Amy Schisler is the author of two mystery / suspense novels. Her first book, A Place to Call Home is in its second printing and may be purchased in stores, online, and through ibooks. Amy’s newest mystery, Picture Me, was released in August of 2015 and is available in stores and online.  Her previously published children’s book, Crabbing With Granddad, may be purchased in stores and on Amazon.

You may follow Amy at http://facebook.com/amyschislerauthor on Twitter @AmySchislerAuth, on Goodreads at https://www.goodreads.com/amyschisler and on her web site http://amyschislerauthor.com.

A Whale of a Tale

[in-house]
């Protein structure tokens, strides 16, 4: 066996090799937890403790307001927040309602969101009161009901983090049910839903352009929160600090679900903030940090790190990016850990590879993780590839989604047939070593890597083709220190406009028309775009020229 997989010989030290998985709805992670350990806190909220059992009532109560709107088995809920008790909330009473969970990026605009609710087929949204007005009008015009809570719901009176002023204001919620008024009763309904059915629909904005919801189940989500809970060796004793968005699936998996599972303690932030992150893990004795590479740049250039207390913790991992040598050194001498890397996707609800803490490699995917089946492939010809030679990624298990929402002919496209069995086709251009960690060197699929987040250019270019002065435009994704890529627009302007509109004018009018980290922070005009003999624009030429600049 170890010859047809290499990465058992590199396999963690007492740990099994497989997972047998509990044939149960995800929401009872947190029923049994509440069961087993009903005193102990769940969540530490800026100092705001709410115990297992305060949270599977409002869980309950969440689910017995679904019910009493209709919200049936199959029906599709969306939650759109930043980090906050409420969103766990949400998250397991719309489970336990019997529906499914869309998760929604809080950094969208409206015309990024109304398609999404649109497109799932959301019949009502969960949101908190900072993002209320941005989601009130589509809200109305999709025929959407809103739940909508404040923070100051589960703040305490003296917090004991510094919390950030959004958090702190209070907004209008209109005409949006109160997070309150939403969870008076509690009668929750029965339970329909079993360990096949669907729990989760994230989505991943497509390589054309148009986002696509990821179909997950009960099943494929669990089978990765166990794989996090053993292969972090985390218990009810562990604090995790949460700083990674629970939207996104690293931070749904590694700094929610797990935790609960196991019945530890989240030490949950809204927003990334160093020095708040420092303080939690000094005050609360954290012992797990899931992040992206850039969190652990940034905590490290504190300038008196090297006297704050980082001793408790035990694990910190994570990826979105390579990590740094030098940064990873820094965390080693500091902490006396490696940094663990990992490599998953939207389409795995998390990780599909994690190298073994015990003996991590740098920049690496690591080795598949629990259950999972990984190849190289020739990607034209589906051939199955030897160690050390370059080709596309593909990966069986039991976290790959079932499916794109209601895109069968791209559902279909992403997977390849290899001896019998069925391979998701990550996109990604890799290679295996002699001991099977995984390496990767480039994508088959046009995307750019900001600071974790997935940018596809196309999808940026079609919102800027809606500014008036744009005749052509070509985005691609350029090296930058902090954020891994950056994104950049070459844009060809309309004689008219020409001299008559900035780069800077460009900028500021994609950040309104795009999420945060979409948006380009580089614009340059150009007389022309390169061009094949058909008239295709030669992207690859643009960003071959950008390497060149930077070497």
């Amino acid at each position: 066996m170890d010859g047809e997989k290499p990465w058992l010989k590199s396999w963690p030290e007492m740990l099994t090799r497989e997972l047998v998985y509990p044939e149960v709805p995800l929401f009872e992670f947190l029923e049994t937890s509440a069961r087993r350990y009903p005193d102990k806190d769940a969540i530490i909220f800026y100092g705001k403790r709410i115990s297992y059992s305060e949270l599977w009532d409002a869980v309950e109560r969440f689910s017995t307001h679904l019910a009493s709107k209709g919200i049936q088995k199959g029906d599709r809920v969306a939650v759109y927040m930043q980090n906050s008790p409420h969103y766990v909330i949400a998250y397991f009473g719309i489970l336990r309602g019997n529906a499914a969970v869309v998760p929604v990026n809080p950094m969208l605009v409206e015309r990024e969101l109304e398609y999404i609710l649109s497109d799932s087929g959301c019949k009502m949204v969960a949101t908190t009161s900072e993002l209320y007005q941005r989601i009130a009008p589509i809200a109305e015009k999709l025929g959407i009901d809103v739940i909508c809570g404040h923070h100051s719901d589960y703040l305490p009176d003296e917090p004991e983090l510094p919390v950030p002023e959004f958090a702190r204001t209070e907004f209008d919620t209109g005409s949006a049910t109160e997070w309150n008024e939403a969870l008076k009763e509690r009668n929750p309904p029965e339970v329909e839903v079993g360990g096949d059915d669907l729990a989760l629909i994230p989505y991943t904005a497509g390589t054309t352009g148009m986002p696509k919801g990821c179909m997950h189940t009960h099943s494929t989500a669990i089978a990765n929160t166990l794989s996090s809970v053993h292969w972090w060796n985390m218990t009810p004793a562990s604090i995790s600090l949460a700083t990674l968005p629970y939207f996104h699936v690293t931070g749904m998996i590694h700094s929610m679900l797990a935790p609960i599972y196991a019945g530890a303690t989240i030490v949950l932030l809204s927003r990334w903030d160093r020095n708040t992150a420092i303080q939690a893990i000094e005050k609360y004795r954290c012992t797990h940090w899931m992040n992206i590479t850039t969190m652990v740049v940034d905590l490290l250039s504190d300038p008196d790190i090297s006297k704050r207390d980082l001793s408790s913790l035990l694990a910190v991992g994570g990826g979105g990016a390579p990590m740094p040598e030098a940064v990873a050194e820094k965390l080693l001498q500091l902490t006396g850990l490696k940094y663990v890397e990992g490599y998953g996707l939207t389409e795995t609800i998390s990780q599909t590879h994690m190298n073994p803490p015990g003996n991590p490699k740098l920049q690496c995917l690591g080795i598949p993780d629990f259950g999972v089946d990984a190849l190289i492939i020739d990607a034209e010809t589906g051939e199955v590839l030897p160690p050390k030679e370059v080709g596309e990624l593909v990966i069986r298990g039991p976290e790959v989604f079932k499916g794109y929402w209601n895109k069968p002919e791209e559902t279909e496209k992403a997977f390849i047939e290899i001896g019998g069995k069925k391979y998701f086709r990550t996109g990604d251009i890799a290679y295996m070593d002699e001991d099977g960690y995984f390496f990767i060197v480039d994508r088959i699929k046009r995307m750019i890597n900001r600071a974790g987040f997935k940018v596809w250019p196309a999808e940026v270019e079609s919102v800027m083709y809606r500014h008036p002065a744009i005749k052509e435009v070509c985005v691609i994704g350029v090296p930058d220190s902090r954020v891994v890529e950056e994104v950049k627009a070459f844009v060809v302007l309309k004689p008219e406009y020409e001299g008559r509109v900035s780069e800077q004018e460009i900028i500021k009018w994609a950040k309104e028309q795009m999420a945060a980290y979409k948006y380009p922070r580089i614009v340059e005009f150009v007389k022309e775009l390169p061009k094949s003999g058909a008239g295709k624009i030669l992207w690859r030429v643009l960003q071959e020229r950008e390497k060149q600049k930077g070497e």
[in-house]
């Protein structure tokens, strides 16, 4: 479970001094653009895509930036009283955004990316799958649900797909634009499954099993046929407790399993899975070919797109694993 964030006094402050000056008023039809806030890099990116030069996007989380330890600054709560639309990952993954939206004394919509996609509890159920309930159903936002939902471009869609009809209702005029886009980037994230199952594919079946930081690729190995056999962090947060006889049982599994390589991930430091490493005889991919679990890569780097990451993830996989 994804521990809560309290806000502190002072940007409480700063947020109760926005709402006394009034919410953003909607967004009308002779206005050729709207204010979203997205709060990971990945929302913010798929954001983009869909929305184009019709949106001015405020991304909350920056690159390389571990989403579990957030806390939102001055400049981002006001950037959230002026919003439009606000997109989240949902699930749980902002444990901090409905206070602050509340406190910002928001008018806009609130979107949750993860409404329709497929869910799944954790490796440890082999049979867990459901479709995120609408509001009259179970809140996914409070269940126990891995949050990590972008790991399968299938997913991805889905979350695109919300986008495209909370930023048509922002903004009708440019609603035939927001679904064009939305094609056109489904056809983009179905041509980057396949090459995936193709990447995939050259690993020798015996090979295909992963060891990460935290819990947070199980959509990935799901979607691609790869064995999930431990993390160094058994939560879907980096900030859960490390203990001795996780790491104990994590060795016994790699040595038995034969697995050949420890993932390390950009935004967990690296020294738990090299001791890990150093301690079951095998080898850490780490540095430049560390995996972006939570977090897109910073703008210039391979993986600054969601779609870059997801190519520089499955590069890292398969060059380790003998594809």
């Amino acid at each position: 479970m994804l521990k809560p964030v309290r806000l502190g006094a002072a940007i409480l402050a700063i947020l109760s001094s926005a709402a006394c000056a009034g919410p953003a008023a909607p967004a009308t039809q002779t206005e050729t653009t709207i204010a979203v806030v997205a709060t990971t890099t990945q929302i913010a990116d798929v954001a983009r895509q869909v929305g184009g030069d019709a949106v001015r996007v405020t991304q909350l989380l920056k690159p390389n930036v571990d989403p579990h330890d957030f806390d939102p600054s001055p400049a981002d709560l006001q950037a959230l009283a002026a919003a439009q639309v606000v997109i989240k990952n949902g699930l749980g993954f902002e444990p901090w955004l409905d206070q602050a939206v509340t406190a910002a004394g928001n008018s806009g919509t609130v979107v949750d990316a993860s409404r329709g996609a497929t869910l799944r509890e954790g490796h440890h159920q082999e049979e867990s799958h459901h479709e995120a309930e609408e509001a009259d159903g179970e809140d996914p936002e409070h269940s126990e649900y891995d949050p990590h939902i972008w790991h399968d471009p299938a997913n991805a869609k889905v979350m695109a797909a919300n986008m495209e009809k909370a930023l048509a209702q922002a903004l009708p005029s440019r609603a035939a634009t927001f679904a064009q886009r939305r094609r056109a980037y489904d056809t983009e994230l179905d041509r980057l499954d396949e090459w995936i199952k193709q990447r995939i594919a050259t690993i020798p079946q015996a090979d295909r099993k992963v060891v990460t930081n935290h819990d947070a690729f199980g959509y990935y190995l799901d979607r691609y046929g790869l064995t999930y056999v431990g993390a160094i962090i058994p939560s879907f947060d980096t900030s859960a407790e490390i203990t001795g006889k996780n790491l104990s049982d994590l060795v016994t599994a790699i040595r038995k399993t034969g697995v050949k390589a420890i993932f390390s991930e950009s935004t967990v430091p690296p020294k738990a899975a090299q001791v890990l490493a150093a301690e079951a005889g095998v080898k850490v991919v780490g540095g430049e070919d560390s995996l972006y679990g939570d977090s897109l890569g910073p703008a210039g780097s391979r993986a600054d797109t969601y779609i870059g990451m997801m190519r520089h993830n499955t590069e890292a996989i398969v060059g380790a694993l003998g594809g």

DSC06345If I were to ask you, or most people, what your favorite animal is, I’m sure you, or most, would answer “cat,” dog,” or other similar such creature.  My children have always thought me a bit strange because I have a great love for (they would call it an obsession with) elephants, sharks, and whales.  Since I was a small child, I have always been fascinated by these three majestic creatures.  When I was very little, I had a small collection of whales – glass figurines, stuffed animals, and such.  As a teenager and young adult, I had quite an extensive collection of elephants – everything from clothes to glass and wooden figures to unique collectibles from around the world (gifts from friends and family).  For Christmas a few years ago, my husband gave me a shark dive in Australia.  It was the most amazing experience ever!